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Home insurance cost hikes slowed at the end of 2023. Some say the crisis may be nearing its end

Ron Hurtibise, South Florida Sun Sentinel on

Published in Home and Consumer News

Home insurance rates in Florida far outpaced inflation over the 18 months that ended on Dec. 31, but the rate of increase slowed in the fourth quarter of 2023 to its lowest point of the period.

And many insurance insiders are optimistic that rates will continue to stabilize this year and next, barring a big costly you-know-what.

According to an analysis by the South Florida Sun Sentinel of publicly released data by the Florida Office of Insurance Regulation, the statewide average premium to insure a single-family house increased by 23.9% — from $2,798 at the end of June 2022 to $3,466 at the end of December 2023.

But the quarter-to-quarter growth rate fell to 2.6% in the fourth quarter compared to the third quarter. That’s down from a high of 4.8% between the first and second quarters of last year.

The average statewide premium to insure a condo unit increased by 22.9% over the 18-month period, from $1,343 to $1,650. But the rate of increase similarly fell to 2.1% in the final quarter of last year after peaking at 5.9% between the first and second quarters of 2023.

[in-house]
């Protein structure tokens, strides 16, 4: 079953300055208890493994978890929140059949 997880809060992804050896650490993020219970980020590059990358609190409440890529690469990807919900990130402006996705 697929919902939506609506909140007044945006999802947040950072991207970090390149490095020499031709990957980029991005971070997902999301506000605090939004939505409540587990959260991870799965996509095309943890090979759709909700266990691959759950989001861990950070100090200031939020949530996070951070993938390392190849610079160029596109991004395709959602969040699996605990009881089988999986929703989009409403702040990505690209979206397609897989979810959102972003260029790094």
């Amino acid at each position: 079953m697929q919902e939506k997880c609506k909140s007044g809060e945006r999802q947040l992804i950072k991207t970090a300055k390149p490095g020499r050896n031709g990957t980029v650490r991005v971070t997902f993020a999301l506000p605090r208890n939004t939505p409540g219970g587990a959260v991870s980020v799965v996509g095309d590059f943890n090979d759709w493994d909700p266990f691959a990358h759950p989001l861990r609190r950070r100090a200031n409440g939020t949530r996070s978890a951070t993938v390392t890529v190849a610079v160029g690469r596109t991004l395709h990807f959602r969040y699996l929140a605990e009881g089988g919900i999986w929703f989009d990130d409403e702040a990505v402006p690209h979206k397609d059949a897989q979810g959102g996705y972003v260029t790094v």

Over the same 18-month period, the rate of inflation in the United States increased by 4.7%, according to data in the Bureau of Labor Statistics’ Consumer Price Index.

The Office of Insurance Regulation released the statewide quarterly data recently as required by a provision in a package of insurance reforms enacted by the state Legislature and governor in May 2022.

All Florida-domiciled insurers are required to submit reports that includes total numbers of policies, total premiums paid, and total value of insured property for each type of policy they sell. The data used in the Sun Sentinel analysis was derived by dividing the total number of policies into the total premium for both houses and condos.

A statewide average premium doesn’t necessarily reflect reality in South Florida, where insurance costs have outpaced the rest of the state for years. And the average premium is likely higher than what homeowners in northern, inland counties pay.

But it’s the best measure available for comparison, since insurers several years ago began shielding their county-level premium data from public view by declaring it a “trade secret.”

Dulce Suarez-Resnick, vice president of NCF Insurance Associates in Miami, said participants at last month’s Florida Insurance Market Summit in Orlando voiced confidence that we’ve weathered the storm.